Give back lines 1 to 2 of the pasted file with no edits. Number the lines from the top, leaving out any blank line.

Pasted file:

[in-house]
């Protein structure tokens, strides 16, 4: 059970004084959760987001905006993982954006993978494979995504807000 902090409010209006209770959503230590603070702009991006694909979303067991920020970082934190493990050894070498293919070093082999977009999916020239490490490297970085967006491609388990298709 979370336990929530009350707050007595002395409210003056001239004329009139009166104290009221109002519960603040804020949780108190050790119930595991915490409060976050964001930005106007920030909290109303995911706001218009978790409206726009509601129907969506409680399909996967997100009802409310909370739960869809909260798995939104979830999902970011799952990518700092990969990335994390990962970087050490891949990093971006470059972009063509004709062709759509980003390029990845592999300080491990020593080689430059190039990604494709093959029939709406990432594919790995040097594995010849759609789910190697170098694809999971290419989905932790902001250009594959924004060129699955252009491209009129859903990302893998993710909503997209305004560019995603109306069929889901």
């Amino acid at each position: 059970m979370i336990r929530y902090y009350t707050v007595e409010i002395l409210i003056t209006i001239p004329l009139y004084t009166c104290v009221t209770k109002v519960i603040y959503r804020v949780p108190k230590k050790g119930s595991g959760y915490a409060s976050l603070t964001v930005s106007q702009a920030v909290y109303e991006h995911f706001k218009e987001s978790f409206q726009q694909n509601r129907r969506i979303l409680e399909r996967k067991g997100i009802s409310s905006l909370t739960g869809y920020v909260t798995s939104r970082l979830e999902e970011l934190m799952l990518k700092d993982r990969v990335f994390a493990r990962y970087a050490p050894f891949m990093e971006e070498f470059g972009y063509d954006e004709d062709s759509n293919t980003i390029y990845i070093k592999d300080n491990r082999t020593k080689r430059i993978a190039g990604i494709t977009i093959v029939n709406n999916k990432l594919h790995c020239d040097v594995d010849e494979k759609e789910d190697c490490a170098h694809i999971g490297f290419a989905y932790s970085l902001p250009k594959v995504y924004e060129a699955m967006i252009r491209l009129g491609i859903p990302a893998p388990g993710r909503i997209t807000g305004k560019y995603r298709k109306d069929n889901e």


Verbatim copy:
[in-house]
């Protein structure tokens, strides 16, 4: 059970004084959760987001905006993982954006993978494979995504807000 902090409010209006209770959503230590603070702009991006694909979303067991920020970082934190493990050894070498293919070093082999977009999916020239490490490297970085967006491609388990298709 979370336990929530009350707050007595002395409210003056001239004329009139009166104290009221109002519960603040804020949780108190050790119930595991915490409060976050964001930005106007920030909290109303995911706001218009978790409206726009509601129907969506409680399909996967997100009802409310909370739960869809909260798995939104979830999902970011799952990518700092990969990335994390990962970087050490891949990093971006470059972009063509004709062709759509980003390029990845592999300080491990020593080689430059190039990604494709093959029939709406990432594919790995040097594995010849759609789910190697170098694809999971290419989905932790902001250009594959924004060129699955252009491209009129859903990302893998993710909503997209305004560019995603109306069929889901």